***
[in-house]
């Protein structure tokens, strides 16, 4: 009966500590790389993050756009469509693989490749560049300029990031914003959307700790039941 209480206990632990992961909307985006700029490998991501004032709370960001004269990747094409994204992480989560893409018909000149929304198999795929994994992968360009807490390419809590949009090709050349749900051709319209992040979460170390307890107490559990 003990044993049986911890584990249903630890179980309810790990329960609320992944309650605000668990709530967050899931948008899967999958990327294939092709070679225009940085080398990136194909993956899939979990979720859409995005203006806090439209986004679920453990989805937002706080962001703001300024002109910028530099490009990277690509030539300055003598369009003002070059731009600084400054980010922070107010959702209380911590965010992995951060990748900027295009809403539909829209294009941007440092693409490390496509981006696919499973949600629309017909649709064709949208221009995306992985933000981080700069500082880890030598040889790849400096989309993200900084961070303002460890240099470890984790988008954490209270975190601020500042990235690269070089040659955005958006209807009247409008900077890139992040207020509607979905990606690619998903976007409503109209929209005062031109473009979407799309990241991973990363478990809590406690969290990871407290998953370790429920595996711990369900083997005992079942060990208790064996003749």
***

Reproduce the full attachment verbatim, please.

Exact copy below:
[in-house]
């Protein structure tokens, strides 16, 4: 009966500590790389993050756009469509693989490749560049300029990031914003959307700790039941 209480206990632990992961909307985006700029490998991501004032709370960001004269990747094409994204992480989560893409018909000149929304198999795929994994992968360009807490390419809590949009090709050349749900051709319209992040979460170390307890107490559990 003990044993049986911890584990249903630890179980309810790990329960609320992944309650605000668990709530967050899931948008899967999958990327294939092709070679225009940085080398990136194909993956899939979990979720859409995005203006806090439209986004679920453990989805937002706080962001703001300024002109910028530099490009990277690509030539300055003598369009003002070059731009600084400054980010922070107010959702209380911590965010992995951060990748900027295009809403539909829209294009941007440092693409490390496509981006696919499973949600629309017909649709064709949208221009995306992985933000981080700069500082880890030598040889790849400096989309993200900084961070303002460890240099470890984790988008954490209270975190601020500042990235690269070089040659955005958006209807009247409008900077890139992040207020509607979905990606690619998903976007409503109209929209005062031109473009979407799309990241991973990363478990809590406690969290990871407290998953370790429920595996711990369900083997005992079942060990208790064996003749």